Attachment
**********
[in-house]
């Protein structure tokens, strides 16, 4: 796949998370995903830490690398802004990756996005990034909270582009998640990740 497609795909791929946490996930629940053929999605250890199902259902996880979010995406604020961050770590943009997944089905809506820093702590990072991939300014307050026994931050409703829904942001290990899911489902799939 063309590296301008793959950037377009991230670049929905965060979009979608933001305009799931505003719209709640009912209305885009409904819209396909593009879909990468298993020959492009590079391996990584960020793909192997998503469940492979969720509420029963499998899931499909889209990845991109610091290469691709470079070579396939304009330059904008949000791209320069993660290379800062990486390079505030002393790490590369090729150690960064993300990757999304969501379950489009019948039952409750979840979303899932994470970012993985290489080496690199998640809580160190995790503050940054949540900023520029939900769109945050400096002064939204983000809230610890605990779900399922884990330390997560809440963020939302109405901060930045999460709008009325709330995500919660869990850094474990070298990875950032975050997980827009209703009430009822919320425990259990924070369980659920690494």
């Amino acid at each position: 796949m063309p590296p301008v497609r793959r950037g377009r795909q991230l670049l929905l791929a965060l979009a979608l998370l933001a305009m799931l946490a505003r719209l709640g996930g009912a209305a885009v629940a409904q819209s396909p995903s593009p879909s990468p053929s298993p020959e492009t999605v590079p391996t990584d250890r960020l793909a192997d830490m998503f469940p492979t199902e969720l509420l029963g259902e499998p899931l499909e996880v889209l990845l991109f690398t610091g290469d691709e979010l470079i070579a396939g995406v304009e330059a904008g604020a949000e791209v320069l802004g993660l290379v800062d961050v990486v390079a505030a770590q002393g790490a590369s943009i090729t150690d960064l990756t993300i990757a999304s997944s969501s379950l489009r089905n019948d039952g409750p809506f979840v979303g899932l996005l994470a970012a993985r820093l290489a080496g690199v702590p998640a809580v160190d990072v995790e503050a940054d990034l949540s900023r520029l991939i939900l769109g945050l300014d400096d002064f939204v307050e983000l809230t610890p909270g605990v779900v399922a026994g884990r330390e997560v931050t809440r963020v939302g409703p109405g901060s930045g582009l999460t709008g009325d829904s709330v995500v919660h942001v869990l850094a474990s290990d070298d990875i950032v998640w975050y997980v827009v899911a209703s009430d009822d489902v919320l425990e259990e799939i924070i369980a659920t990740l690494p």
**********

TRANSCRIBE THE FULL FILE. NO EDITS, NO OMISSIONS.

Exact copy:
[in-house]
């Protein structure tokens, strides 16, 4: 796949998370995903830490690398802004990756996005990034909270582009998640990740 497609795909791929946490996930629940053929999605250890199902259902996880979010995406604020961050770590943009997944089905809506820093702590990072991939300014307050026994931050409703829904942001290990899911489902799939 063309590296301008793959950037377009991230670049929905965060979009979608933001305009799931505003719209709640009912209305885009409904819209396909593009879909990468298993020959492009590079391996990584960020793909192997998503469940492979969720509420029963499998899931499909889209990845991109610091290469691709470079070579396939304009330059904008949000791209320069993660290379800062990486390079505030002393790490590369090729150690960064993300990757999304969501379950489009019948039952409750979840979303899932994470970012993985290489080496690199998640809580160190995790503050940054949540900023520029939900769109945050400096002064939204983000809230610890605990779900399922884990330390997560809440963020939302109405901060930045999460709008009325709330995500919660869990850094474990070298990875950032975050997980827009209703009430009822919320425990259990924070369980659920690494």
């Amino acid at each position: 796949m063309p590296p301008v497609r793959r950037g377009r795909q991230l670049l929905l791929a965060l979009a979608l998370l933001a305009m799931l946490a505003r719209l709640g996930g009912a209305a885009v629940a409904q819209s396909p995903s593009p879909s990468p053929s298993p020959e492009t999605v590079p391996t990584d250890r960020l793909a192997d830490m998503f469940p492979t199902e969720l509420l029963g259902e499998p899931l499909e996880v889209l990845l991109f690398t610091g290469d691709e979010l470079i070579a396939g995406v304009e330059a904008g604020a949000e791209v320069l802004g993660l290379v800062d961050v990486v390079a505030a770590q002393g790490a590369s943009i090729t150690d960064l990756t993300i990757a999304s997944s969501s379950l489009r089905n019948d039952g409750p809506f979840v979303g899932l996005l994470a970012a993985r820093l290489a080496g690199v702590p998640a809580v160190d990072v995790e503050a940054d990034l949540s900023r520029l991939i939900l769109g945050l300014d400096d002064f939204v307050e983000l809230t610890p909270g605990v779900v399922a026994g884990r330390e997560v931050t809440r963020v939302g409703p109405g901060s930045g582009l999460t709008g009325d829904s709330v995500v919660h942001v869990l850094a474990s290990d070298d990875i950032v998640w975050y997980v827009v899911a209703s009430d009822d489902v919320l425990e259990e799939i924070i369980a659920t990740l690494p």